IEEE Reliability Society Newsletter Vol. 57, No. 1. February 2011

Table of Content

Front page:
President's Message

From the Editor

Messages from VPs:

VP Publications Report from Dr. Robert Loomis

Society News:

2011 EXCOM and ADCOM Members

Prestigious Engineer of the Year Award

Best Chapter Awards

AdCom Meeting

Nominations for IEEE Medals and Recognitions

RS seeks Administrative Committee Candidates for 2012/2013/2014 Term

Reliability Society Past AdCom Members Obituaries:
Former RS President Monshaw Dies At 84

Obituary for Ann Miller

Feature Articles:
Reliability through the Ages

Reliability Overview of Air Traffic Reliability in the National Air Space



Regular Articles:

Field Based Reliability Calculations (MTBF) – Surmounting Practical Challenges. An outside the box approach.

Applying basic and familiar reliability theory to estimating and improving the avialablity of software-intensive systems

Fault Tolerance in Web Services

PHM Articles:

Detection of Multiple Failure-Modes in Electronics using Self-Organized Mapping


Book Review :

Reliability Engineering Book Review

Chapter Activities:
Cleveland Chapter

Taipei/Tainan Chapter

The Denver Chapter awarded a certificate to Hobbs Engineering

Solicitation for Society Technical Committees

UK&RI Workshop on Reliability and Safety


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IEEE Reliability Society UK&RI Workshop on

Reliability & Safety

14th April 2011 at the University of Greenwich, London, England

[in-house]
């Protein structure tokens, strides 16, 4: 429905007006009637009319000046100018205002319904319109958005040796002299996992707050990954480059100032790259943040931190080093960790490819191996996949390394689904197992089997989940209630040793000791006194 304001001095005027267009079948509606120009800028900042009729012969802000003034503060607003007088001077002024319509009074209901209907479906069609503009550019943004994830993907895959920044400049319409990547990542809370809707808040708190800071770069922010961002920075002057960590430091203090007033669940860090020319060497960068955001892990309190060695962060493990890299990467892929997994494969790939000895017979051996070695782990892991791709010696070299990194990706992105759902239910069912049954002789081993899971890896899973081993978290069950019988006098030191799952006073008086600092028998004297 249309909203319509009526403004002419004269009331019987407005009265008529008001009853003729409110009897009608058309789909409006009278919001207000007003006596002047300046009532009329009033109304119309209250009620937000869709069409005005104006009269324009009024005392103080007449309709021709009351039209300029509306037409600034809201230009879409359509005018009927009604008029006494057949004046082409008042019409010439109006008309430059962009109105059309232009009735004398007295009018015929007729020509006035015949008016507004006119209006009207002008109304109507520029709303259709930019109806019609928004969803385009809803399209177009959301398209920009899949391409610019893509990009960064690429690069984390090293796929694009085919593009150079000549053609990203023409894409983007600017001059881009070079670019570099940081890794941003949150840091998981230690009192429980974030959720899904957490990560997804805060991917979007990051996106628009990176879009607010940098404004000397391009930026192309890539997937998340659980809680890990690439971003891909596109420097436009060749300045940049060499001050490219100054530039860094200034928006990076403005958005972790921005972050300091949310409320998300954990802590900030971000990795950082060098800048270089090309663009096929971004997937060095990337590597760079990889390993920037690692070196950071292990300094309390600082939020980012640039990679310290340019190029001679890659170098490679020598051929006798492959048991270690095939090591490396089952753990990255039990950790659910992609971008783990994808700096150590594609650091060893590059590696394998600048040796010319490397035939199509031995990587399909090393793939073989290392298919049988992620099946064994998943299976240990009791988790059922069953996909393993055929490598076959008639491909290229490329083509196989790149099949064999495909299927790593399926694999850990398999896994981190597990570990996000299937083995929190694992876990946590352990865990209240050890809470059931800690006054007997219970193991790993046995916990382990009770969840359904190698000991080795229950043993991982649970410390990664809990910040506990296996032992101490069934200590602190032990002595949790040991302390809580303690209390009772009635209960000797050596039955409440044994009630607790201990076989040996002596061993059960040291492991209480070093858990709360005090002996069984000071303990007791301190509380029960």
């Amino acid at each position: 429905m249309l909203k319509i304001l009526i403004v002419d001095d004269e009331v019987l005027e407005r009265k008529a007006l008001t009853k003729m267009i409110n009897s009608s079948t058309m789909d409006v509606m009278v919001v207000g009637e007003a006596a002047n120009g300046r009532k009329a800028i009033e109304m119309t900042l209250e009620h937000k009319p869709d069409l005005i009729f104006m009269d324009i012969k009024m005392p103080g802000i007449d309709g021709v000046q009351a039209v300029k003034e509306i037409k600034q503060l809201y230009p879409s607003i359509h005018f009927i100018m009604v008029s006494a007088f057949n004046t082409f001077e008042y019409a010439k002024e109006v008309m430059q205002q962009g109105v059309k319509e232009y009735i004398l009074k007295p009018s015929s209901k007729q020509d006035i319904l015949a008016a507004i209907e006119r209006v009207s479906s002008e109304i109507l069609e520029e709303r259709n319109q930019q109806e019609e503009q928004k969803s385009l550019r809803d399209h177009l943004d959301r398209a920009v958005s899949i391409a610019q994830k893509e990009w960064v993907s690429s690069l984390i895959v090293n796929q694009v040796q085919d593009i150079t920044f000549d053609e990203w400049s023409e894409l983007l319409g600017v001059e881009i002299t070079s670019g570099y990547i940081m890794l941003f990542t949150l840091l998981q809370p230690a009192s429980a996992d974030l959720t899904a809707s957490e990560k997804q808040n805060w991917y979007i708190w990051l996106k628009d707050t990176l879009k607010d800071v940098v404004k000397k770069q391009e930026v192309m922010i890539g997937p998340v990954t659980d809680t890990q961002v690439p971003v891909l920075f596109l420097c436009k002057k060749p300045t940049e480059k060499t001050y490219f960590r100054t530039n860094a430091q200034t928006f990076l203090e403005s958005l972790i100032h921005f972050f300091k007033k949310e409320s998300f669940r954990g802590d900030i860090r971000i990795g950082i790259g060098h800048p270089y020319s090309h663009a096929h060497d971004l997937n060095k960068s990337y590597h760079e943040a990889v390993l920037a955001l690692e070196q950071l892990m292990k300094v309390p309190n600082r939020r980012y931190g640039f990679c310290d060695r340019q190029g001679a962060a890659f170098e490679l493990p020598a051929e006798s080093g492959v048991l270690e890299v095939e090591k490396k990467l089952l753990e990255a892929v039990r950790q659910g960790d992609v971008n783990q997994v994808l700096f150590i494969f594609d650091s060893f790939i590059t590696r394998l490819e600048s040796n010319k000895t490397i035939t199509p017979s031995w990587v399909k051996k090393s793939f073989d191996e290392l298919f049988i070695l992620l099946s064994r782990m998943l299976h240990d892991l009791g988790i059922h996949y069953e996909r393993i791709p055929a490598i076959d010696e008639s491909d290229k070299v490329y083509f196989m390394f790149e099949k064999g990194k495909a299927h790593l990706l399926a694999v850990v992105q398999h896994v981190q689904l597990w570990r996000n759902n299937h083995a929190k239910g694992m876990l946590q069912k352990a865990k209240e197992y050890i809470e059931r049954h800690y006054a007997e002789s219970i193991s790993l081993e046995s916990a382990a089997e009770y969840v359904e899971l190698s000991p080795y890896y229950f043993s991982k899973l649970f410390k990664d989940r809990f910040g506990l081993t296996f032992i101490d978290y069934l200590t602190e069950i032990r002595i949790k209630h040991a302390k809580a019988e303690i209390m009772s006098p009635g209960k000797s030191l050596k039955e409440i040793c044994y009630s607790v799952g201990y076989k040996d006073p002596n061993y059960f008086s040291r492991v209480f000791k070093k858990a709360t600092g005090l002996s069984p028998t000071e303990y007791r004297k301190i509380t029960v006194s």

Reliability is synonymous with freedom from unacceptable levels of functional failure that lead to unavailability of products, systems or services. Unlike safety, reliability problems may be characterised by poor design, technology choices inadequate for the intended application or environment, manufacturing errors, faults and poor maintenance. The focal point in reliability is continued functionality of the product or system and the consequences of such failures. Reliability, as yet, is not generally regulated and may be regarded as mainly a commercial decision by duty holders. Nevertheless unacceptable level of failures can affect human health, safety or welfare because of the hazards that can arise, for example by failures of transport - (such as electronics in aircraft, cars and or trains). There have been a number of recalls in recent times and the “Time-bomb” presentation at the recent Reliability OutReach event highlight such hazards.

Safety arises from freedom from unacceptable levels of harm to people and is an essential property of most products, systems, processes or services. However, in view of ever increasing complexity, development and change, safety is often difficult if not sometimes impossible to entirely predict, manage and guarantee. At the same time, rising social awareness and the more stringent legal requirements almost globally demand higher levels of safety performance from products, processes, systems, services and the duty holders. Safety problems are characterised by unintended yet harmful incidents and accidents that apart from acts of nature, are mainly traceable to our shortcomings in concept, design, development, deployment or maintenance of products and services. Safety is heavily regulated and health, safety and welfare of people are under legal protection in most developed countries.

Aims of the Workshop
Safety and reliability are essentially emergent properties of a product, process, system or undertaking. Safety as a duty of care placed on all purveyors of products and services is regulated by law, whereas reliability has been regulated by the market it is no longer solely a commercial choice. Consequently, there are many synergies between the two domains that had been viewed as separate disciplines. This joint workshop will explore the common grounds between these two essential properties with the help of industrial and academic experts and aim to provide systemic insights into an integrated approach.

See the Abstracts and Register for the event at